I am not ashamed. I am angry that she would think I should be though.
Have you ever seen anybody say that somebody should be ashamed for having cancer? What about a diabetes? Alzheimer’s? Thyroid disease?
How are any of these things different than being bipolar?
Alzheimer’s causes physical changes in the brain that the patient cannot control or take responsibility for. So does Bipolar.
Cancer can cause depression. It can cause physical and mental pain and distress. In severe forms, untreated cancer can threaten your Life. So can bipolar.
Diabetes requires careful daily management of symptoms with medication and doctor’s oversight. So does bipolar.
Thyroid disease is caused by malfunctions of chemicals inside the body that nobody really understands. All we know is that sometimes, certain meds work to treat this physical abnormality… Just like bipolar.
You wouldn’t stop in the middle of a disagreement to shame someone for needing insulin to survive.
You wouldn’t mock somebody with cancer and suggest that their tumor is a failure of moral fortitude.
You wouldn’t suggest that a person having to take thyroid medication is somehow inferior to you.
You wouldn’t blame them for their symptoms, even when severe, with Alzheimer’s.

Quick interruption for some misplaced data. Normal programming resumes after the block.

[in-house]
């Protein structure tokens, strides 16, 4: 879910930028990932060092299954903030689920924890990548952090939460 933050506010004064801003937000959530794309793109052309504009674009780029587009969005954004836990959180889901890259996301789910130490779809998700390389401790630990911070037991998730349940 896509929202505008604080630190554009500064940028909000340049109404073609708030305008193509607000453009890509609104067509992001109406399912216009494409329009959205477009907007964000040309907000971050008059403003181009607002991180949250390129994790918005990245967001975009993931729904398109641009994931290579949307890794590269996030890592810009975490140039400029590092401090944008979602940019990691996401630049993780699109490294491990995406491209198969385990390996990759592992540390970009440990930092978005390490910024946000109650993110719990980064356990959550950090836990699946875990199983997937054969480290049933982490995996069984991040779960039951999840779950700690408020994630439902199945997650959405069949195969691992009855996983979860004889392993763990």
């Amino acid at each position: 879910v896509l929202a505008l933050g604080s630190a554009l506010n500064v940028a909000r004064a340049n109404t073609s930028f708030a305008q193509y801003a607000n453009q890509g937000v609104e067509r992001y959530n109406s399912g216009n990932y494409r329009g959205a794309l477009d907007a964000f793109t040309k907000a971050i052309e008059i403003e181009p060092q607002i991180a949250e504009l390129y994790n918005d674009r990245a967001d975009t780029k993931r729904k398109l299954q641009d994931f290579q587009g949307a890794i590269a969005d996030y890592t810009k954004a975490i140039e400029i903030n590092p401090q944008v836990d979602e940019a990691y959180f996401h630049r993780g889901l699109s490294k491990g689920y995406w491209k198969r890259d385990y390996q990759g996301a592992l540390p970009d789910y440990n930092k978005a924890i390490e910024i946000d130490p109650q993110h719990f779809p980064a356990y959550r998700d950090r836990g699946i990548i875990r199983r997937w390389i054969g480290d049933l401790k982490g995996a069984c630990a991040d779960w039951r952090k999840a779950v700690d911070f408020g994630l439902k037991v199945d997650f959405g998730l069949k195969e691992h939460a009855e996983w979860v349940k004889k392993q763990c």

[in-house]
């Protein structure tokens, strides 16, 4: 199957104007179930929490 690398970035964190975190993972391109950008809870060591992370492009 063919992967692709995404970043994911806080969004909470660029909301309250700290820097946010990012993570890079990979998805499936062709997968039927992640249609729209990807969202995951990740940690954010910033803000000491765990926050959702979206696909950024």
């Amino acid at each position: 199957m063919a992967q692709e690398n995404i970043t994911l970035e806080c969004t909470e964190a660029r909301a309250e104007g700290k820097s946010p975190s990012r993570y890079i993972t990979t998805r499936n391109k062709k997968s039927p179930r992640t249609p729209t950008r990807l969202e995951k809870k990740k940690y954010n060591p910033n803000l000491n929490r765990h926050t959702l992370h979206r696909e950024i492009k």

Don’t think I don’t know that there is a stigma to my disease.
Don’t think that because I have a medical condition, that I have to take effort to overcome on a daily basis, that I can’t keep up.
Don’t think that my mind is weak, because sometimes it is sick, my IQ puts me in the top 2% of the population and I know it.
But most of all, I warn you, never, ever, think that you can whip out some aspect of my life, whether it be my mental health or the hell I have survived, and shame me with it.
I don’t shame easy.
In fact, I don’t shame at all.
I live in a glass house and I know it. So I keep my stones in my pocket. That is more than I can say for a lot of “sane” people that I know.
In fact, by my observation, healthy people, whole people, moral people, decent honest people… they don’t make efforts to bring others down.
In fact, I would humbly suggest that anybody who thinks that I am less because I fight and win a battle with mental illness every day of my life ought to buy a mirror, and spend some time with it.
Chances are, everybody reading this knows and loves somebody with mental illness.
At any given point in time we all have a choice. We can let the prejudice and ignorance of yesterday define the reactions of the hearts and minds of today, or we can do better than that. It is time to stand together and vow to keep our rocks in our pockets.
Everybody is different. I am. You are. This fact is not a weapon of shame. It is a gift of beauty.